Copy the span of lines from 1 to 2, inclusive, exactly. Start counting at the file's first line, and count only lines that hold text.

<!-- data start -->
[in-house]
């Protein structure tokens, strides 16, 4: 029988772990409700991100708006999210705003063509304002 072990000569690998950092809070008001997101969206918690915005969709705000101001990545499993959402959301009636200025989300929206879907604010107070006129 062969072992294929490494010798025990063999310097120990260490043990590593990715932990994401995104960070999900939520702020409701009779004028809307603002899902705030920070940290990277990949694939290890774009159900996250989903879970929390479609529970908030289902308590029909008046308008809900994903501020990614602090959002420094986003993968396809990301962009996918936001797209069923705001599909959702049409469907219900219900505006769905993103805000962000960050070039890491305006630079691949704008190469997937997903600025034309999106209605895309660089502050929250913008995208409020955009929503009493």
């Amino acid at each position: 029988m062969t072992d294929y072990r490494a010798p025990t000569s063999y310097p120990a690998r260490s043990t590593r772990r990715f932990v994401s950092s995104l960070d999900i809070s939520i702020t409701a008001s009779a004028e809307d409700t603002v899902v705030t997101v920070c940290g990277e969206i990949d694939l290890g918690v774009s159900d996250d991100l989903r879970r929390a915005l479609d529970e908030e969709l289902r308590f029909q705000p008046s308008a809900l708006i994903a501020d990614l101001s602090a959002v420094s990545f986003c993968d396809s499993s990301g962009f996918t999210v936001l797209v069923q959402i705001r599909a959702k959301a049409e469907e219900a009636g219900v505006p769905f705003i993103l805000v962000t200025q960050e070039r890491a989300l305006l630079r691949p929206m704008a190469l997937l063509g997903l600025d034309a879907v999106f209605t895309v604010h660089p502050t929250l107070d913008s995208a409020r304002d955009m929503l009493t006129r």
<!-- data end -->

[in-house]
């Protein structure tokens, strides 16, 4: 029988772990409700991100708006999210705003063509304002 072990000569690998950092809070008001997101969206918690915005969709705000101001990545499993959402959301009636200025989300929206879907604010107070006129 062969072992294929490494010798025990063999310097120990260490043990590593990715932990994401995104960070999900939520702020409701009779004028809307603002899902705030920070940290990277990949694939290890774009159900996250989903879970929390479609529970908030289902308590029909008046308008809900994903501020990614602090959002420094986003993968396809990301962009996918936001797209069923705001599909959702049409469907219900219900505006769905993103805000962000960050070039890491305006630079691949704008190469997937997903600025034309999106209605895309660089502050929250913008995208409020955009929503009493």